Worldwide protests denounce Russia’s invasion of Ukraine

By Vivian Sahner
March 14, 2022
Tens of thousands protested in Georgian capital, Tbilisi, Feb. 24, and other cities in the days after Moscow’s invasion of Ukraine. “We feel for Ukrainians,” 32-year-old taxi driver Niko Tvauri told media Feb. 27, “because we’ve seen Russian’s barbaric aggression on our soil.”
OC Media/ Mariam NikuradzeTens of thousands protested in Georgian capital, Tbilisi, Feb. 24, and other cities in the days after Moscow’s invasion of Ukraine. “We feel for Ukrainians,” 32-year-old taxi driver Niko Tvauri told media Feb. 27, “because we’ve seen Russian’s barbaric aggression on our soil.”

Tens of thousands of people worldwide have taken to the streets demanding Moscow get its troops out of Ukraine. This includes protests in Russia and countries like Belarus, where the government provided a platform for the Russian rulers’ assault on Kyiv, Ukraine’s capital. Inspired by the Ukrainian people’s determined defense of their country, protests in some countries have continued day after day.

“No to war!” chanted a crowd of several hundred in St. Petersburg, one of at least 54 Russian cities where demonstrations were held. In Moscow more than 1,000 marched behind a banner, “Ukraine-Peace, Russia-Freedom.”

Close to 200 municipal deputies from Moscow, St. Petersburg and other cities signed an open letter to the citizens of Russia, urging them not to stay silent. “This is an unparalleled atrocity,” the letter said, “for which there is no and cannot be justification.” A letter by 250 journalists and another signed by some 250 scientists denounced the Russian government attack.

As of Feb. 25 some 1,745 people have been arrested there. But thousands continue to protest. “It is a crime both against Ukraine and Russia,” Olga Mikheeva said at a rally in the Siberian city of Irkutsk.

Anti-war rallies occurred in least 12 Belarusian cities Feb. 27. The government responded with a crackdown, arresting over 400 protesters.

Some 30,000 people turned out to protest in Tbilisi, Georgia. Russian troops invaded Georgia in 2008, to reassert Moscow’s dominance. Russian forces still occupy the Georgian territories of Abkhazia and South Ossetia.

On Feb. 27, a crowd of 70,000 gathered in Prague’s Wenceslas Square, the site of 1968 protests against the invasion by Soviet-led troops into what was then Czechoslovakia. Thousands more demonstrated in Budapest Feb. 24, chanting “Russians go home!” a cry heard during the anti-Stalinist 1956 Hungarian Revolution that was crushed in blood by Soviet troops.

Protests in Western Europe

Large demonstrations occurred in cities across Western Europe. A massive crowd of more than 100,000 marched in Berlin Feb. 27

Some 20,000 demonstrated in Bern, Switzerland, thousands in London, and another 1,000 in Manchester, England, Feb. 26. In Athens, Greece, some 3,000 people joined a protest called by Ukrainian organizations.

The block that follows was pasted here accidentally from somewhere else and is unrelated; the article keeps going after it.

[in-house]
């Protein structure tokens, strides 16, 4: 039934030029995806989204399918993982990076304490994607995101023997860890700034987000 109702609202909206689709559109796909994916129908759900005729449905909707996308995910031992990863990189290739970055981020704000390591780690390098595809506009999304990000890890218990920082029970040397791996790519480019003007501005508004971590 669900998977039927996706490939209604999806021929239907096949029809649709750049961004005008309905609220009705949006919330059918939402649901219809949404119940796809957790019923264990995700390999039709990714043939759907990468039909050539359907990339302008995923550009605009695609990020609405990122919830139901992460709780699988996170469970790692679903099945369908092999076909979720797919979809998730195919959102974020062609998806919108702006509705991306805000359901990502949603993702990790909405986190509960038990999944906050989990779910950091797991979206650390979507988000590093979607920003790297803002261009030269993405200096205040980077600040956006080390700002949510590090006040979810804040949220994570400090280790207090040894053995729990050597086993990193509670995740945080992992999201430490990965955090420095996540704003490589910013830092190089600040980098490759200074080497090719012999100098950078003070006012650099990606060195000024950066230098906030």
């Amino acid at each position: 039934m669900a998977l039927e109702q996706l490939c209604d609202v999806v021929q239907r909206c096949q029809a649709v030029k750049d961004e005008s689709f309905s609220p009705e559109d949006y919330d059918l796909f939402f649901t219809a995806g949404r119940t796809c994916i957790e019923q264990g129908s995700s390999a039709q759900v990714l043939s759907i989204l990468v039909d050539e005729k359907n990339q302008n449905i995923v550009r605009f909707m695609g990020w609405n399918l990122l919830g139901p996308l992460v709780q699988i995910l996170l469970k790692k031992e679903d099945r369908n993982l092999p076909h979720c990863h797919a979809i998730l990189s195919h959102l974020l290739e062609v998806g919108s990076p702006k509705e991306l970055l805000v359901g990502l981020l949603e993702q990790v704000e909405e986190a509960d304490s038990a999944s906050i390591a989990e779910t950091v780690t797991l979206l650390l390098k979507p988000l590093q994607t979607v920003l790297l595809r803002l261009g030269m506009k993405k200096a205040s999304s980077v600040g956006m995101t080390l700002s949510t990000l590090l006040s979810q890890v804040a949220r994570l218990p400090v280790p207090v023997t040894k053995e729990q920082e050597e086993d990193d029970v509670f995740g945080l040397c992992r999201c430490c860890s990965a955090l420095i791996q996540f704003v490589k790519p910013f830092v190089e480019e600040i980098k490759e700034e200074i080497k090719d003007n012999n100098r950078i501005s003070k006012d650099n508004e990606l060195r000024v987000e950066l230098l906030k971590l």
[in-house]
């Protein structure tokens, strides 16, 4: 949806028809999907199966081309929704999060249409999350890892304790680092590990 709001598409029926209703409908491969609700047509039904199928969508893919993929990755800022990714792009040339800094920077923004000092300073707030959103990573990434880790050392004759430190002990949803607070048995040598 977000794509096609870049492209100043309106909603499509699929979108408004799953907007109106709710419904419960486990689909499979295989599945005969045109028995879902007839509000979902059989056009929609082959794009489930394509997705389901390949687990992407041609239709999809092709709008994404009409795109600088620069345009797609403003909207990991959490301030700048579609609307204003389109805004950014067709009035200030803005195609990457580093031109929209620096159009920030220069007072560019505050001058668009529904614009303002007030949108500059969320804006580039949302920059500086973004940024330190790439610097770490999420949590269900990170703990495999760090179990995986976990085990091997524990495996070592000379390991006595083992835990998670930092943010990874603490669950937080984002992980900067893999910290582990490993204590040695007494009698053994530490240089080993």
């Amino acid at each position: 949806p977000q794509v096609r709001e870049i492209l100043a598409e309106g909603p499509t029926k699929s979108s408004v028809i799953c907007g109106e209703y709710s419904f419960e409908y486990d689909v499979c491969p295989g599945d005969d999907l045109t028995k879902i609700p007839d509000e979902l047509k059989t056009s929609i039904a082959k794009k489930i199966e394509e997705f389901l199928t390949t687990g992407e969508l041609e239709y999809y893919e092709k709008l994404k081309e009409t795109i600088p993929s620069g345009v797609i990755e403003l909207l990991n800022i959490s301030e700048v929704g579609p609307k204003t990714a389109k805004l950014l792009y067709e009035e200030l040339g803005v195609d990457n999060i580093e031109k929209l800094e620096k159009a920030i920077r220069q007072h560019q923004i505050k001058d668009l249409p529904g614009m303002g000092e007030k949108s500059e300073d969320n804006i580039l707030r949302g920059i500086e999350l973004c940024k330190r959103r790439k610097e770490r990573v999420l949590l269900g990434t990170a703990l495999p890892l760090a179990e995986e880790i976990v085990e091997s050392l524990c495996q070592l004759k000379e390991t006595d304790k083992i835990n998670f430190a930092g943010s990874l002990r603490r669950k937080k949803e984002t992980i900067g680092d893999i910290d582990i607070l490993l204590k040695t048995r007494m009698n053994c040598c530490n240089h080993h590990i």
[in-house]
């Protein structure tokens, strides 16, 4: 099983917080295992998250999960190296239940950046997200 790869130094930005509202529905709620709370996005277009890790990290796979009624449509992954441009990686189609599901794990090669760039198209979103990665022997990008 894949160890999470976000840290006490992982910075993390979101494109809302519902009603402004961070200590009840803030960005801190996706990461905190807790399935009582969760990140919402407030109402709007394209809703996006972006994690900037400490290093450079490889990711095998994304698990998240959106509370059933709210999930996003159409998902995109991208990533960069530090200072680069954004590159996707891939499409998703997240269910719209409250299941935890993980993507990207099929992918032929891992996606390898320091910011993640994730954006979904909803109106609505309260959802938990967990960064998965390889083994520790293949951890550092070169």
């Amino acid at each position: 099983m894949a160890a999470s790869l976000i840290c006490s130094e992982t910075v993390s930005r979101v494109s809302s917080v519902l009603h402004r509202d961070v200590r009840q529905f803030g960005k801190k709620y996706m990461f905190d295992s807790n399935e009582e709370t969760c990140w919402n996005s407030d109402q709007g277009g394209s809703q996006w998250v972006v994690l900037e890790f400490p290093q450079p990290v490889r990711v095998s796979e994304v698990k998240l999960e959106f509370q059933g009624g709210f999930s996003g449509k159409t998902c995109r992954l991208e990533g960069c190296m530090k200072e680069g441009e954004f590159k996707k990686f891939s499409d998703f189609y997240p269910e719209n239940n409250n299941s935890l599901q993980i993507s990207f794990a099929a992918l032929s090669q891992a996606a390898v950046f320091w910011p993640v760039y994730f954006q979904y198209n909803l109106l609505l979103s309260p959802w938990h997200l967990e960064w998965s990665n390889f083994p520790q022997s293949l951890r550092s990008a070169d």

In the Middle East, a crowd of Iranians, chanting “death to Putin,” defied their government, an ally of Moscow, by protesting outside the Ukrainian Embassy in Tehran. Thousands rallied in Tel Aviv’s HaBima Square Feb. 26. The Israeli government has offered refuge to all Ukrainian Jews fleeing the fighting.

In China, despite a government-orchestrated chorus of support for Moscow, individuals in several cities stood with signs saying, “Chinese stand with Ukraine.”

Protests across the U.S.

Dozens of protests spanned the United States. Demands for Moscow to get out of Ukraine were often coupled with support for U.S. sanctions and NATO military intervention. Socialist Workers Party members joined as many of these actions as possible, using the Militant to point a class-struggle road forward in fighting Moscow’s invasion.

At a rally of 500 in Atlanta, one participant told Sam Manuel, SWP candidate for governor of Georgia, that she wanted NATO to provide air cover to help defend Ukraine.

“The SWP opposes U.S. forces in Europe. This government doesn’t do anything that’s not in the interests of the wealthy in the United States,” Manuel said. “Workers need to organize and rely on ourselves to make any lasting gains. The same is true for the Ukrainian workers and farmers. The SWP opposes sanctions which always fall hardest on working people.”

She wasn’t convinced, but thanked Manuel and the SWP for joining the fight for Ukrainian independence.

In Montreal, where hundreds rallied Feb. 27, members of the Communist League carried signs reading, “Russia out of Ukraine: NATO out of Eastern Europe,” generating discussion and debate among participants.

Most of the middle-class left shunned the protests. Even those that, under the pressure of the massive war moves, opposed Moscow’s invasion, argued that it was the U.S., not Russia’s capitalist rulers, that was responsible for the carnage. “Stop the media warmongering and NATO aggression” was the demand of the Workers World Party.

The Party for Socialism and Liberation went so far as to ignore the entire history of Stalinism, saying, “From 1922 until the dissolution of the Soviet Union, the peoples of Ukraine and Russia lived in peace.” In fact, Stalin and his followers carried out a counterrevolution against Lenin’s policy of self-determination. Countries like Ukraine were oppressed by the czarist rulers. Millions of Ukrainians starved to death in the 1930s under Stalin’s policies.